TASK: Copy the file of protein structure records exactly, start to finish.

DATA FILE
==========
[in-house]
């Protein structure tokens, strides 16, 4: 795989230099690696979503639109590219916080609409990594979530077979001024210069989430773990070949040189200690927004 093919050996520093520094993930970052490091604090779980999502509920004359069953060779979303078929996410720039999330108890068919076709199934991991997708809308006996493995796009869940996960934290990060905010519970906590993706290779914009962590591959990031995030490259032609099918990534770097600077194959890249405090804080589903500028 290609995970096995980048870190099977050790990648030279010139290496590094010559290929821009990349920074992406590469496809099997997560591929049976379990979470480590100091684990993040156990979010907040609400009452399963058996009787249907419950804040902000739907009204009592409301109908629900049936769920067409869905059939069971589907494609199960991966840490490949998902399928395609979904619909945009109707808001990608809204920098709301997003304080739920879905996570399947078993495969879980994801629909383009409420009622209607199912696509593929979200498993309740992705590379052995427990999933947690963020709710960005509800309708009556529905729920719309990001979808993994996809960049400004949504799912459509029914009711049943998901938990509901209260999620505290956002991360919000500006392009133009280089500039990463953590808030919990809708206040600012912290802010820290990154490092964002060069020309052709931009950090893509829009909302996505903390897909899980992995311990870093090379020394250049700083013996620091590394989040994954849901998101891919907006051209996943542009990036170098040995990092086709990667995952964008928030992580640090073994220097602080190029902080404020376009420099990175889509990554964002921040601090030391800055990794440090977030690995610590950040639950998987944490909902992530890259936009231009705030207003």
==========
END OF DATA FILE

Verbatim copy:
[in-house]
């Protein structure tokens, strides 16, 4: 795989230099690696979503639109590219916080609409990594979530077979001024210069989430773990070949040189200690927004 093919050996520093520094993930970052490091604090779980999502509920004359069953060779979303078929996410720039999330108890068919076709199934991991997708809308006996493995796009869940996960934290990060905010519970906590993706290779914009962590591959990031995030490259032609099918990534770097600077194959890249405090804080589903500028 290609995970096995980048870190099977050790990648030279010139290496590094010559290929821009990349920074992406590469496809099997997560591929049976379990979470480590100091684990993040156990979010907040609400009452399963058996009787249907419950804040902000739907009204009592409301109908629900049936769920067409869905059939069971589907494609199960991966840490490949998902399928395609979904619909945009109707808001990608809204920098709301997003304080739920879905996570399947078993495969879980994801629909383009409420009622209607199912696509593929979200498993309740992705590379052995427990999933947690963020709710960005509800309708009556529905729920719309990001979808993994996809960049400004949504799912459509029914009711049943998901938990509901209260999620505290956002991360919000500006392009133009280089500039990463953590808030919990809708206040600012912290802010820290990154490092964002060069020309052709931009950090893509829009909302996505903390897909899980992995311990870093090379020394250049700083013996620091590394989040994954849901998101891919907006051209996943542009990036170098040995990092086709990667995952964008928030992580640090073994220097602080190029902080404020376009420099990175889509990554964002921040601090030391800055990794440090977030690995610590950040639950998987944490909902992530890259936009231009705030207003």